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Nigeria earns N2.33 trillion from VAT, CIT in Q4 2023 



VAT Nairametrics

Nigeria’s economy witnessed a substantial influx of revenue from Value Added Tax (VAT) and Company Income Tax (CIT) in the fourth quarter of 2023, according to the latest figures released by the National Bureau of Statistics (NBS). 

The combined collections from VAT and CIT amounted to approximately N2.33 trillion in the closing quarter of the year.

The VAT collections for Q4 2023 was N1.20 trillion, marking a significant 26.61% increase on a quarter-on-quarter basis from N948.07 billion in Q3 2023.

This increase was driven by a combination of local payments, which amounted to N630.00 billion, foreign VAT payments at N326.27 billion, and import VAT contributions of N244.04 billion.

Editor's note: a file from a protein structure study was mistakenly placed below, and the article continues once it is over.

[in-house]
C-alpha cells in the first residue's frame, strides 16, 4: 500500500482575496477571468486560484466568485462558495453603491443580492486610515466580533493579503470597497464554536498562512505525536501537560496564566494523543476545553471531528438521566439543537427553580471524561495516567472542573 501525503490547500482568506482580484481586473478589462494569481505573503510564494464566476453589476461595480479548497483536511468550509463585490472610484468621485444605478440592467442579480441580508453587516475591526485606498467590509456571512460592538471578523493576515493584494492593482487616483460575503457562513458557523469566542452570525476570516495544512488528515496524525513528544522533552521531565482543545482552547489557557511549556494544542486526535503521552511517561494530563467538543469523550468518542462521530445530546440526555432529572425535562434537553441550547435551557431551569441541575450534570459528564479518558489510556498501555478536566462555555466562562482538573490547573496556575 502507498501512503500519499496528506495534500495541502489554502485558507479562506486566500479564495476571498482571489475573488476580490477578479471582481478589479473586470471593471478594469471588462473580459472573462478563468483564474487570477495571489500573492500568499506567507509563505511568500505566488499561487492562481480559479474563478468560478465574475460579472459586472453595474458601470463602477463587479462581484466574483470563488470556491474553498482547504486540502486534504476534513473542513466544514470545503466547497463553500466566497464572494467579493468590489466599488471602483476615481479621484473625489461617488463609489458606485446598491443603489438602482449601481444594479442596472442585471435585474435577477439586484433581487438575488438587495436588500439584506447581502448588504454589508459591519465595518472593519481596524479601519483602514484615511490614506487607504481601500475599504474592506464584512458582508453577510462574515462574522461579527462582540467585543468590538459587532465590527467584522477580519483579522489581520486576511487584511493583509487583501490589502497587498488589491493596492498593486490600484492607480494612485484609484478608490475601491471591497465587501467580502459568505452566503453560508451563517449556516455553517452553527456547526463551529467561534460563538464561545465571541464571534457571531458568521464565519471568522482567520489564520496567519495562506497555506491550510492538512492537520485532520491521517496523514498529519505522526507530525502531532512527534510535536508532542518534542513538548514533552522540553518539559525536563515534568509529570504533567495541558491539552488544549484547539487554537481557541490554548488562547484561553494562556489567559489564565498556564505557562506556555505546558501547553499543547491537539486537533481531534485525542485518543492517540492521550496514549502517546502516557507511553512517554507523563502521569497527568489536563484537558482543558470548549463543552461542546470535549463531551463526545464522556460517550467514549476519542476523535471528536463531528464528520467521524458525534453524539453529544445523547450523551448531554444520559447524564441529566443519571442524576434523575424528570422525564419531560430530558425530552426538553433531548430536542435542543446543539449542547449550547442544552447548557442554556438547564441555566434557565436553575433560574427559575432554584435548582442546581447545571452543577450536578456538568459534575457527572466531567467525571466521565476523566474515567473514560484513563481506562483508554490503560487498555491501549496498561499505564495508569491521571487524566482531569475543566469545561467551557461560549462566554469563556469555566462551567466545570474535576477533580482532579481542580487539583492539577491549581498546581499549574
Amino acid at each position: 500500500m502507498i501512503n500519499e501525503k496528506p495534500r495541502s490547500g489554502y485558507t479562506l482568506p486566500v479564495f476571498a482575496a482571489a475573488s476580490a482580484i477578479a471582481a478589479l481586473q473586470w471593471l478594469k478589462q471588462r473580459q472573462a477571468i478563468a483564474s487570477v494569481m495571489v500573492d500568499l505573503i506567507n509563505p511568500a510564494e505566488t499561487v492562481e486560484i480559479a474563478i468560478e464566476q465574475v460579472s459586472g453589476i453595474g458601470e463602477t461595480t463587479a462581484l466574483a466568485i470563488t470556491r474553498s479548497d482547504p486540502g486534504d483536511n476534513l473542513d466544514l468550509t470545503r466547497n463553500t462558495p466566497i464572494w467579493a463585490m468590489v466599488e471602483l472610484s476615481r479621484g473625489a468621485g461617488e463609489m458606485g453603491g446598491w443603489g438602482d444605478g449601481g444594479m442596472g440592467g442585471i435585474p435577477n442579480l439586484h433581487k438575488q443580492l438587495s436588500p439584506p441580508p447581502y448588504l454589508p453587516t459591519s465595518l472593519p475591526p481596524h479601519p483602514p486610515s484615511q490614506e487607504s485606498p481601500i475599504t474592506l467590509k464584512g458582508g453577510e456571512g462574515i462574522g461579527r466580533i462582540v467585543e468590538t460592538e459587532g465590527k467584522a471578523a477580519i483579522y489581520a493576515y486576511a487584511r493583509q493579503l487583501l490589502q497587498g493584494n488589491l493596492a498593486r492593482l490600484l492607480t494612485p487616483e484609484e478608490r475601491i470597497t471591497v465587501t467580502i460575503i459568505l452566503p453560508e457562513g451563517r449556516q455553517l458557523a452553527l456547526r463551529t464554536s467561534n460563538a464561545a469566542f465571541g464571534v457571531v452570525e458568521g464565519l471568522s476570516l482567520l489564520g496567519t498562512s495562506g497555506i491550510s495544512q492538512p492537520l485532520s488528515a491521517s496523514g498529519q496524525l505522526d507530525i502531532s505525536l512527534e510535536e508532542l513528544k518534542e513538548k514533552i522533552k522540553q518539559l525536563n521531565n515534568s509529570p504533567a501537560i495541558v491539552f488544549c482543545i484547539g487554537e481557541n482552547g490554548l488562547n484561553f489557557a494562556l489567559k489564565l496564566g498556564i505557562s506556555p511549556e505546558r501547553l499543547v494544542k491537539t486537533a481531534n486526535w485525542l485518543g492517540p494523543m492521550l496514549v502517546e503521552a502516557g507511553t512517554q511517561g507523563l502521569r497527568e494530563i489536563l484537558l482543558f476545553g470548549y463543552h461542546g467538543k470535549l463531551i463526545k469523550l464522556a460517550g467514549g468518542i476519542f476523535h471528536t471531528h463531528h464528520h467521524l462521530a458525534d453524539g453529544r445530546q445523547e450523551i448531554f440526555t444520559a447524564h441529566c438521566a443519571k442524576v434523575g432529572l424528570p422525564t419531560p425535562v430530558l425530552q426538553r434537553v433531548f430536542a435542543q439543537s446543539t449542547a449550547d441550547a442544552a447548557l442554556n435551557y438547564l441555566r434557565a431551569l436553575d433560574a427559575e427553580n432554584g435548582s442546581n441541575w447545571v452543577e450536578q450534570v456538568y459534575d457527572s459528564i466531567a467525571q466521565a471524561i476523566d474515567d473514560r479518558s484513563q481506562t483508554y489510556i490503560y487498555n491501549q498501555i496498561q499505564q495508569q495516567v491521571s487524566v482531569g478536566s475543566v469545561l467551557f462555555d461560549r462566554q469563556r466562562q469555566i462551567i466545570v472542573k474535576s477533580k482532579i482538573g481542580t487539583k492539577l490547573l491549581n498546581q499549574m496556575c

Sector-wise, agriculture, mining, and quarrying led the growth rates with an impressive 63.75% increase, closely followed by other services activities at 61.98%. 

However, not all sectors fared as well, with activities of extraterritorial organisations and bodies seeing a decrease in growth rate by 19.44%, and the financial and insurance sectors experiencing an 8.46% decline. 

Manufacturing, information and communication, and mining and quarrying were the top contributors to the VAT collections, showcasing the diverse sources of tax revenue for the nation.

The year-on-year comparison further illustrates the substantial growth in VAT collections, with a 72.12% increase from Q4 2022. 

The VAT report read: 

The Company Income Tax (CIT) was N1.13 trillion, indicating a 35.40% decrease from the previous quarter’s N1.75 trillion. 

This downturn was balanced by contributions from local payments (N533.93 billion) and foreign CIT payments (N596.10 billion).

Notably, the electricity, gas, steam, and air conditioning supply sector recorded the highest growth rate at 79.65%, with construction also showing significant growth. 

Manufacturing maintained its position as a major contributor to CIT, alongside financial and insurance activities and mining and quarrying, underscoring the critical role of these sectors in Nigeria’s tax revenue framework. 

The CIT report read: